So, what would it cost the company if a safety manager spends a day or two putting together a session, and another half-day to deliver it, only to chase absent drivers at the end of it all?

See also: Online training and developing driver trust

When you factor in the average overhead cost for a company to employ a safety manager—roughly $500 per day (salary, benefits, office space, equipment, utilities, furniture, etc.)—and the time it takes for them to schedule, plan, and deliver the training, we’ve found that just a half-day in-person meeting or training session can cost upward of $4,000. And that doesn’t even include other costs associated with hosting the event, like paying drivers to attend, matching union rates, catering, or booking a venue. Not to mention opportunity costs, like loss of revenue that could’ve been generated had drivers been out on the road. The number of drivers attending the event also impacts the total cost, so you can see how quickly the final tab of one in-person session adds up.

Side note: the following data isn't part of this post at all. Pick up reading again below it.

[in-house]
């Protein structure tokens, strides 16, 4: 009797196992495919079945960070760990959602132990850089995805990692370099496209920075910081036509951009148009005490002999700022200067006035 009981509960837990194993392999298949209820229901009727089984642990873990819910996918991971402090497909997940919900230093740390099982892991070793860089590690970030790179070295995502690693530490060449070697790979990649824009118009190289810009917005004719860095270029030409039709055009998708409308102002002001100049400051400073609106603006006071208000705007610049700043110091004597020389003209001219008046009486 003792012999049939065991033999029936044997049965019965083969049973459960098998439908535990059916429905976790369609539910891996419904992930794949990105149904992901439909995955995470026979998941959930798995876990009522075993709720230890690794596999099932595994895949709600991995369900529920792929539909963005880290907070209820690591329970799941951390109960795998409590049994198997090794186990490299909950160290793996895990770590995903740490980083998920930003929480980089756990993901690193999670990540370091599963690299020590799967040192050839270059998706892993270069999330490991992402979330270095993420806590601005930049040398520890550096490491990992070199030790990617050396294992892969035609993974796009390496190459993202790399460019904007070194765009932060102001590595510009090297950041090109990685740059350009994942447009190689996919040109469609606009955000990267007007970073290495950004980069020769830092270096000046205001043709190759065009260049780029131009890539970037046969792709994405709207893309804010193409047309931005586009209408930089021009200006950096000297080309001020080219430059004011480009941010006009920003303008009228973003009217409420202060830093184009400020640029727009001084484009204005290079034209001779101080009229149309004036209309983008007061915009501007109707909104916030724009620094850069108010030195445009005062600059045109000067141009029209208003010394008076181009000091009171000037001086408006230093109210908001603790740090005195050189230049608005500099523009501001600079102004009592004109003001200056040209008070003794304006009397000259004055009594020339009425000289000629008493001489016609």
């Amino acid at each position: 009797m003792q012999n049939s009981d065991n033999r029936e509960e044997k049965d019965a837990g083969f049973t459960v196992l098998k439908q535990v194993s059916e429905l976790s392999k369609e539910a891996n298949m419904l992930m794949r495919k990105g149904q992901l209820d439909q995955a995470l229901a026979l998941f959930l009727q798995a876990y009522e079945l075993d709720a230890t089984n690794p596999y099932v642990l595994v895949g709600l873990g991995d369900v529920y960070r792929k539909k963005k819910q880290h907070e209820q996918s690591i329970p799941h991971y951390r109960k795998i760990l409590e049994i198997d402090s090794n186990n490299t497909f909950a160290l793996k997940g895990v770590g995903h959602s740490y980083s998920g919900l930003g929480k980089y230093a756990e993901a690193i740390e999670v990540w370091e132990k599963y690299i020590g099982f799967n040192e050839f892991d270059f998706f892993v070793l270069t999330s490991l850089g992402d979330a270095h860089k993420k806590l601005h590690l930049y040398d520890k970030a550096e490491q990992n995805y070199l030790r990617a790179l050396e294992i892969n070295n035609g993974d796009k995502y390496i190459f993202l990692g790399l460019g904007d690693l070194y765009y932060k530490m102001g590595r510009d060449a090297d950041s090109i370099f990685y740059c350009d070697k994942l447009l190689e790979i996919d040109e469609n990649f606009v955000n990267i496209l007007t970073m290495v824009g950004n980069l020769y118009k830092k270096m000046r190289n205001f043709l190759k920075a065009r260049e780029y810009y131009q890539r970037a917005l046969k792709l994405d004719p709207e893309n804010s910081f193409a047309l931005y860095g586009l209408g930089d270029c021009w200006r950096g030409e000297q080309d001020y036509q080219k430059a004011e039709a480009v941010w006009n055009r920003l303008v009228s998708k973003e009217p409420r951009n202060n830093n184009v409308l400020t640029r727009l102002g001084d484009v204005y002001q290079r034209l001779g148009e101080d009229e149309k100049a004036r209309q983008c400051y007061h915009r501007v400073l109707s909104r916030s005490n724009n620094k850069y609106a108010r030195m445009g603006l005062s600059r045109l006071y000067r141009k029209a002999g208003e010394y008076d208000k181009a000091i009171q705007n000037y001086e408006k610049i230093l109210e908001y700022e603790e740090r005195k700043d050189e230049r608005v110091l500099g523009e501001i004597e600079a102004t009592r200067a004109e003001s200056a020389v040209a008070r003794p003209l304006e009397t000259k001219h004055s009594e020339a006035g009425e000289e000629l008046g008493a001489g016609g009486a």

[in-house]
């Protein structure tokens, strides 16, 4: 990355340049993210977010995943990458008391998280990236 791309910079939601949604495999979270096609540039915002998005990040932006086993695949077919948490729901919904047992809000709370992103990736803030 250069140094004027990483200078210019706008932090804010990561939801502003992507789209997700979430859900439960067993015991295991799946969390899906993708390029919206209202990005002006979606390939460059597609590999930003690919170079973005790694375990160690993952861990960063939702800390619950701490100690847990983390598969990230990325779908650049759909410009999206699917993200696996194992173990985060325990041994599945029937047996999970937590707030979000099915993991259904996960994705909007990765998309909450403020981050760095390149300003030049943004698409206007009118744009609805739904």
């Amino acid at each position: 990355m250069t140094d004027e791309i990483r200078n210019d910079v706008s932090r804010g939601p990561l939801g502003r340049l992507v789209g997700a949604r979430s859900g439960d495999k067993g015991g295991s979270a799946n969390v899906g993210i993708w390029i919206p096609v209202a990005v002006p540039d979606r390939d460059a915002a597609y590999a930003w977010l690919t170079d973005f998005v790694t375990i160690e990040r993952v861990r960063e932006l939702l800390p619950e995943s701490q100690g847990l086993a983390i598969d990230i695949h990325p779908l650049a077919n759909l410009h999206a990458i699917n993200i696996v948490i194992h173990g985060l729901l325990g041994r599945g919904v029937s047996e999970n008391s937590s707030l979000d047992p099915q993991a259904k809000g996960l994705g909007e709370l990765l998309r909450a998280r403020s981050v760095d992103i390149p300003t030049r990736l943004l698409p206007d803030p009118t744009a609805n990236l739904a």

By comparison, a year’s worth of online training for the entire company can be less than a single in-person training session. Not to mention it comes with the benefit of training remotely and conveniently, and at a pace that works best for each driver.

How can you tell it’s working?

Safety is historically tied to hardware and equipment-related solutions. Software—particularly training software—takes time to plan, use, monitor, and analyze the results. Identifying hot-button issues and tracking the impact of training over time will help you establish a benchmark.